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I recognize that this post is a departure from the subject of my blog; however, it is the best medium I have to present a message that is important to me. I hope you will indulge me, even though this may be the most controversial post I make.

Originally, I wanted to post a video relating to Memorial Day, but I soon discovered that I could not find anything that adequately said what was in my heart this weekend. So I am taking this opportunity to present my feelings about Memorial Day and what I believe should be our attitude toward it.

First of all, war should never be glorified. War is not about sentimental videos, stirring songs, or parades. Under the best of circumstances, war involves incredible horrors on which it is perhaps best not to dwell.

Nor should we idolize those who participate in war. Not all soldiers are heroes. Since they are drawn from our society, they reflect all the aspects of that society. Some serve out of truly noble intentions, while there are some (hopefully few) who actually enjoy the idea of combat. My experience is that the vast majority of soldiers are ordinary men and women who sometimes find themselves in extraordinary circumstances and respond as best they can.

We should also recognize that by the very nature of things soldiers are not allowed to question all the intricacies surrounding what they are ordered to do. While this may sound as if I am advocating moral relativism, nothing could be further from the truth. I hope you who know me understand that. Soldiers cannot be Monday morning quarterbacks. They do not have the luxury of evaluating every nuance of circumstances. To do so would result in disaster—for them and for our nation.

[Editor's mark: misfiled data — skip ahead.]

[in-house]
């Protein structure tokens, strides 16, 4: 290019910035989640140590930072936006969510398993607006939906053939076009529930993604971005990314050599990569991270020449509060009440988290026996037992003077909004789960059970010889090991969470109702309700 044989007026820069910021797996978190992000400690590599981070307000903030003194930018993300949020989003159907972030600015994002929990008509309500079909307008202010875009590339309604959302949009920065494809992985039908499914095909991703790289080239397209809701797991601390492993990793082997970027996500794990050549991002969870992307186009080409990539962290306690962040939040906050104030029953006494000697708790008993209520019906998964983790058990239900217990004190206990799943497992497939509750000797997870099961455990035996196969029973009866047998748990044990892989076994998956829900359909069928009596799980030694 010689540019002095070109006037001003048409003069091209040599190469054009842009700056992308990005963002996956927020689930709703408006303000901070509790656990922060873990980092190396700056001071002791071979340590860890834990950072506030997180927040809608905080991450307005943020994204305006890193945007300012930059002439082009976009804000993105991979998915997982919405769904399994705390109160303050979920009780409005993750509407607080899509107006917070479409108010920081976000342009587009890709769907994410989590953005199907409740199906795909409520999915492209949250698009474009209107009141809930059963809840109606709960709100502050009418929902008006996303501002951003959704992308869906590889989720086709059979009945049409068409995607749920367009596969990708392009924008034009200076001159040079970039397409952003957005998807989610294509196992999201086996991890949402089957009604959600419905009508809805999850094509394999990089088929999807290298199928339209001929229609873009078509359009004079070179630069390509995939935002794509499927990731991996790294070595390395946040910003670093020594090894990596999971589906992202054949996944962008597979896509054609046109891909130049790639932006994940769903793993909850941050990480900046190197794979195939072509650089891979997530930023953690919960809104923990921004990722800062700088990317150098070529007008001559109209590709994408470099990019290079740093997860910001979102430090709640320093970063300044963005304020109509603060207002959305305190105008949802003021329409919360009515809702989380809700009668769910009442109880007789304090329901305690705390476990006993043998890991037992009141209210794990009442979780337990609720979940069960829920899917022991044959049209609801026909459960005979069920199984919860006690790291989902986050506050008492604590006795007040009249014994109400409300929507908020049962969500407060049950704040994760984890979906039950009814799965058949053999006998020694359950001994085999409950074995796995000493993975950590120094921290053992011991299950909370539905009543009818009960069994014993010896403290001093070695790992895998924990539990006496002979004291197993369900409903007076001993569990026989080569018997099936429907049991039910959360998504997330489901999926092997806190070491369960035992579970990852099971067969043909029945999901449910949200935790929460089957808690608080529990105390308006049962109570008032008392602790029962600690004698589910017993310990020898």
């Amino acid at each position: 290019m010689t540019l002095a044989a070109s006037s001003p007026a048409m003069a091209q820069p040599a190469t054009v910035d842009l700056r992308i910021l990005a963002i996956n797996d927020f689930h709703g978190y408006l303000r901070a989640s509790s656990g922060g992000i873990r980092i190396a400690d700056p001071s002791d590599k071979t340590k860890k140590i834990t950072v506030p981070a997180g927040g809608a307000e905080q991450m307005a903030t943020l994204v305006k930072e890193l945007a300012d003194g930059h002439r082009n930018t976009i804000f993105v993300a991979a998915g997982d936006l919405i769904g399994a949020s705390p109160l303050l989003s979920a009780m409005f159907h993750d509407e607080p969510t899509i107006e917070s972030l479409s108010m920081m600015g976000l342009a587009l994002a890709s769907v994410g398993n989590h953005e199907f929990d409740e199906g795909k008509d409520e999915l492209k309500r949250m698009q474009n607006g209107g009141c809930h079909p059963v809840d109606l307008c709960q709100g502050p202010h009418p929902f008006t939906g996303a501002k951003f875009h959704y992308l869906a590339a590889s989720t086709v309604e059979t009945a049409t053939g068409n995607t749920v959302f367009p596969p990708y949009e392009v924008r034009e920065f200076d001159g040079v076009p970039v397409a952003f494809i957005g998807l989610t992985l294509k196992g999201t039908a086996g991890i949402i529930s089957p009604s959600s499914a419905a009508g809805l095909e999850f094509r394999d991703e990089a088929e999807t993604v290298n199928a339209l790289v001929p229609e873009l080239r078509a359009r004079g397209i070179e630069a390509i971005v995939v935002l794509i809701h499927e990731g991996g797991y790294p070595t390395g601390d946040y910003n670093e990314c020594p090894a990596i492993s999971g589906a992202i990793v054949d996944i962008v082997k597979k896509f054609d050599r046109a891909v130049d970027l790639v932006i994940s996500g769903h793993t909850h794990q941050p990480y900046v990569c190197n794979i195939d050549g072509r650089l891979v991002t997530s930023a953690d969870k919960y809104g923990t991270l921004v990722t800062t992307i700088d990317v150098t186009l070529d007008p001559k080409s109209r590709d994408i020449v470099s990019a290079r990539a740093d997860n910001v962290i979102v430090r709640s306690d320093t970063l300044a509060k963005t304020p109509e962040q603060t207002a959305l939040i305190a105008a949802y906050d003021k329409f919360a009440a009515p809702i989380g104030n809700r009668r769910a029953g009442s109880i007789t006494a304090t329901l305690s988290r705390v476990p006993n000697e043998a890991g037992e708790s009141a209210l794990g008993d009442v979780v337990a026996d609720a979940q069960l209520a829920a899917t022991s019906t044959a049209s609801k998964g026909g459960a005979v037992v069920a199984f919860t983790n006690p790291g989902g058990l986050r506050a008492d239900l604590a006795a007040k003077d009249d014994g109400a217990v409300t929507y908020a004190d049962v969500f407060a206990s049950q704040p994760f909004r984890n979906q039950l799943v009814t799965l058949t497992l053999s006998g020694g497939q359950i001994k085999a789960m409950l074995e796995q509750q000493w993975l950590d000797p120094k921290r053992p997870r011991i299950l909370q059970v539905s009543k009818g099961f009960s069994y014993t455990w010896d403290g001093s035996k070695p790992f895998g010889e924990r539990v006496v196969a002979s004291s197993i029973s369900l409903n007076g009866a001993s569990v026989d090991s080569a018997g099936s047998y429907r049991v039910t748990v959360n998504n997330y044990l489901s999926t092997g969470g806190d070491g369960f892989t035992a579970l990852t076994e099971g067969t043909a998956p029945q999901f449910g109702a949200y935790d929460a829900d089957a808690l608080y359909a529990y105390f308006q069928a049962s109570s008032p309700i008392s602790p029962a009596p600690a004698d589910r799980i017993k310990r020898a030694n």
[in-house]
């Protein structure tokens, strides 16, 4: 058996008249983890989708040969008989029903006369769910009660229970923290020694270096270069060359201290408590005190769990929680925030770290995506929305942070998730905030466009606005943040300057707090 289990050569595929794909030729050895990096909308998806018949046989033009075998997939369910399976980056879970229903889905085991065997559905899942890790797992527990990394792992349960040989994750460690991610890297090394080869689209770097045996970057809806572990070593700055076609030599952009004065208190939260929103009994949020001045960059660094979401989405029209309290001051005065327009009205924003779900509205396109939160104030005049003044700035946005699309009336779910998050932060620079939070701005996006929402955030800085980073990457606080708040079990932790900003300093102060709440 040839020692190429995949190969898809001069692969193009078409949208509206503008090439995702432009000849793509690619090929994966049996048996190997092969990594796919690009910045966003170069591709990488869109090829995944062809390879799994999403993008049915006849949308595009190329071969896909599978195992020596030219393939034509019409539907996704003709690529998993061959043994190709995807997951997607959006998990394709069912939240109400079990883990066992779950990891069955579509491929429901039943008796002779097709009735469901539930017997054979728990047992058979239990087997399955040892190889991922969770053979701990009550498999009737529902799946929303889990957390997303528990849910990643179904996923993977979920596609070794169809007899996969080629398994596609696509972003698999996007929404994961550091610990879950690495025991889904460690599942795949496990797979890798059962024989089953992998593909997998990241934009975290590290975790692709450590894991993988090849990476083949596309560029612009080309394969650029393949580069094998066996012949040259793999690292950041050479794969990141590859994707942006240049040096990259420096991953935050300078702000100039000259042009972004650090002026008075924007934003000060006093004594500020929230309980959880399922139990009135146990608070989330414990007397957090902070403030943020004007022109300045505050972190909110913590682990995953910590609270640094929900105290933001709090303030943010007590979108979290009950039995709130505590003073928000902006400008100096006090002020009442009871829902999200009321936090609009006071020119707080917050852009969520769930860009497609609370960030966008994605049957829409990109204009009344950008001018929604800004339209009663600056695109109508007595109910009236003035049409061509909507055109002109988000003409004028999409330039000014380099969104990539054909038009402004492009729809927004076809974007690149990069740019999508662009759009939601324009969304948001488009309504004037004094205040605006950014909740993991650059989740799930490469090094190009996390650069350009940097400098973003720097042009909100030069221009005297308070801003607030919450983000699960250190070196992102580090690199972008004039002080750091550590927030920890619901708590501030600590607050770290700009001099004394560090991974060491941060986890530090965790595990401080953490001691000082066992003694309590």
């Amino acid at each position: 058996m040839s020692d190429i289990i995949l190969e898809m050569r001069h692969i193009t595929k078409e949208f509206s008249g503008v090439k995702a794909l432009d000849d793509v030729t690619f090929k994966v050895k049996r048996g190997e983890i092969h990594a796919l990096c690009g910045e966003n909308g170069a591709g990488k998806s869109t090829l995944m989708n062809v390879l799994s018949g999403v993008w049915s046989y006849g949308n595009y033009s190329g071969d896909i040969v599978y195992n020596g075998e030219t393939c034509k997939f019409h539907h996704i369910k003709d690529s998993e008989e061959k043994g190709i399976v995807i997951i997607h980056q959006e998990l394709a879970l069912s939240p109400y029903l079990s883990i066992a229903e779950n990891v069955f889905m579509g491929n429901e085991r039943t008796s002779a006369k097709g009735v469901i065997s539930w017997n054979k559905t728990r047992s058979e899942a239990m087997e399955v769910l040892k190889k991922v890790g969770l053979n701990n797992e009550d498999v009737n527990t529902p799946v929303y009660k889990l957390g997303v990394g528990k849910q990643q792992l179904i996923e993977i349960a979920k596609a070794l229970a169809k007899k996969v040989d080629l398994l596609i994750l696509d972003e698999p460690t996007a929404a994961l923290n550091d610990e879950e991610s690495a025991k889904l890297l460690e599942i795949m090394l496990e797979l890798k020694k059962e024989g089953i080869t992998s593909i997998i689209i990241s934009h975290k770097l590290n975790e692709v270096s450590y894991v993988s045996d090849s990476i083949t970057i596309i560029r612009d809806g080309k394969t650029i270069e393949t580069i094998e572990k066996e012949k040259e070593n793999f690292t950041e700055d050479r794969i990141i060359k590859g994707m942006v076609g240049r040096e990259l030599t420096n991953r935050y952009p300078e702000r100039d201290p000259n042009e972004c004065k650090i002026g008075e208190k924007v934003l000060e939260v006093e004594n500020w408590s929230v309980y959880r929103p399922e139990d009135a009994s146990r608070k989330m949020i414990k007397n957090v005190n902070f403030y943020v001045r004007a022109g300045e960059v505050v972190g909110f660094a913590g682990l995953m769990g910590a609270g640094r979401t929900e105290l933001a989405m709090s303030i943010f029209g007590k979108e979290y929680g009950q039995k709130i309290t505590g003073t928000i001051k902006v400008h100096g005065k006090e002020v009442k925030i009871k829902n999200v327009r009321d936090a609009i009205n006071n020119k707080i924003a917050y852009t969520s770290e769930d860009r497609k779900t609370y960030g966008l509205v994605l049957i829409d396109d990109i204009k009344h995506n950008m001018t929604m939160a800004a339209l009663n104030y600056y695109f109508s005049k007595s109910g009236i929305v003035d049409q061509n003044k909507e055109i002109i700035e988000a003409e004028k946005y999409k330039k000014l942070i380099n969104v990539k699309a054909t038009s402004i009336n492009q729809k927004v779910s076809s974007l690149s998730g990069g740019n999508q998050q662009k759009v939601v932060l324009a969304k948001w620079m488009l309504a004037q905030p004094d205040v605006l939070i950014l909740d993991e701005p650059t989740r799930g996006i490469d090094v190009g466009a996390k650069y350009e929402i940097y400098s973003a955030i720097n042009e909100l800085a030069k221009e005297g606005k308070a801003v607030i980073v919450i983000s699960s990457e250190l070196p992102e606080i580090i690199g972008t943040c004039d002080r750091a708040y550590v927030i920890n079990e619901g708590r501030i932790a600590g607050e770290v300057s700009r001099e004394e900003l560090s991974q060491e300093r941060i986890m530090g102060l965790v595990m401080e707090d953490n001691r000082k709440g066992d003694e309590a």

Most of all, I would ask that we all be careful about the judgments we make. If you have never been placed in a situation in which no action appears to be right, then please consider carefully before condemning those who are required to make those seemingly impossible choices, choices which may remain with them for the rest of their lives.

Finally, a personal note. I served in Vietnam from March 1969 to March 1970. My “welcome home” was in the Port Authority bus terminal @ 2:00 am, March 21, 1970. I was in uniform of course and waiting for a bus to take me to New Jersey. A hippie walked up and immediately began to tell me what he thought of me in language I could not repeat here. A New York policeman made him leave, but the impression was made. I was to discover that most companies would not sell me auto insurance because my service in the military made me “unreliable.”

Thankfully, our soldiers today are not being treated this way. For that I am thankful. I hope that we can save our criticisms for the politicians who make policy, not the military who are sworn to carry it out.

Most of all, in the midst of the barbeques and family reunions, let us pause for a moment to remember those who gave their lives. Sacrifice is worthy of being honored, and throughout the years America has had no shortage of men and women who have made that ultimate sacrifice.

And the best way to honor that sacrifice would be to work for a world in which there was no word for war. We do not live in that world, and it would be naïve to pretend we do. Given human nature, we probably never will live in that world. At the same time, we should strive for nothing less. I suspect every one of America’s fallen would agree with that goal.

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Daniel B. Wallace

Executive Director of CSNTM & Senior Research Professor of NT Studies at Dallas Theological Seminary

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